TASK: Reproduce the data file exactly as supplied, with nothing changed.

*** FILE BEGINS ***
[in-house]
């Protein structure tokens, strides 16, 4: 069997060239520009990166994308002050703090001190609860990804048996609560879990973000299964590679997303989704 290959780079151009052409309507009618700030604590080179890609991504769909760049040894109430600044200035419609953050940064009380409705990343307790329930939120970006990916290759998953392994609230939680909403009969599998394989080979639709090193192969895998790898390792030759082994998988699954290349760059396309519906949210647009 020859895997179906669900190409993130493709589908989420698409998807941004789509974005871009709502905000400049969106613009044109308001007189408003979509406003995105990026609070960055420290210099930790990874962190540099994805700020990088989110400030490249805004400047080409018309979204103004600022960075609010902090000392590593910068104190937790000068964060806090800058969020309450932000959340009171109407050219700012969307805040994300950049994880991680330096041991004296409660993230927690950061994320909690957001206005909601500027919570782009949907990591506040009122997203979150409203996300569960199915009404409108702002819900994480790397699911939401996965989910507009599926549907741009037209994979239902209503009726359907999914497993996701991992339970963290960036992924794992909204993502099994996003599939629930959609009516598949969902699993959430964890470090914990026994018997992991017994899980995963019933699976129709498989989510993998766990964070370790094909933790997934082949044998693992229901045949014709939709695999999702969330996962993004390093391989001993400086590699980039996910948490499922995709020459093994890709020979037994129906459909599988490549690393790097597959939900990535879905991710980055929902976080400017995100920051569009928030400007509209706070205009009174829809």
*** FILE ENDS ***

[in-house]
């Protein structure tokens, strides 16, 4: 069997060239520009990166994308002050703090001190609860990804048996609560879990973000299964590679997303989704 290959780079151009052409309507009618700030604590080179890609991504769909760049040894109430600044200035419609953050940064009380409705990343307790329930939120970006990916290759998953392994609230939680909403009969599998394989080979639709090193192969895998790898390792030759082994998988699954290349760059396309519906949210647009 020859895997179906669900190409993130493709589908989420698409998807941004789509974005871009709502905000400049969106613009044109308001007189408003979509406003995105990026609070960055420290210099930790990874962190540099994805700020990088989110400030490249805004400047080409018309979204103004600022960075609010902090000392590593910068104190937790000068964060806090800058969020309450932000959340009171109407050219700012969307805040994300950049994880991680330096041991004296409660993230927690950061994320909690957001206005909601500027919570782009949907990591506040009122997203979150409203996300569960199915009404409108702002819900994480790397699911939401996965989910507009599926549907741009037209994979239902209503009726359907999914497993996701991992339970963290960036992924794992909204993502099994996003599939629930959609009516598949969902699993959430964890470090914990026994018997992991017994899980995963019933699976129709498989989510993998766990964070370790094909933790997934082949044998693992229901045949014709939709695999999702969330996962993004390093391989001993400086590699980039996910948490499922995709020459093994890709020979037994129906459909599988490549690393790097597959939900990535879905991710980055929902976080400017995100920051569009928030400007509209706070205009009174829809």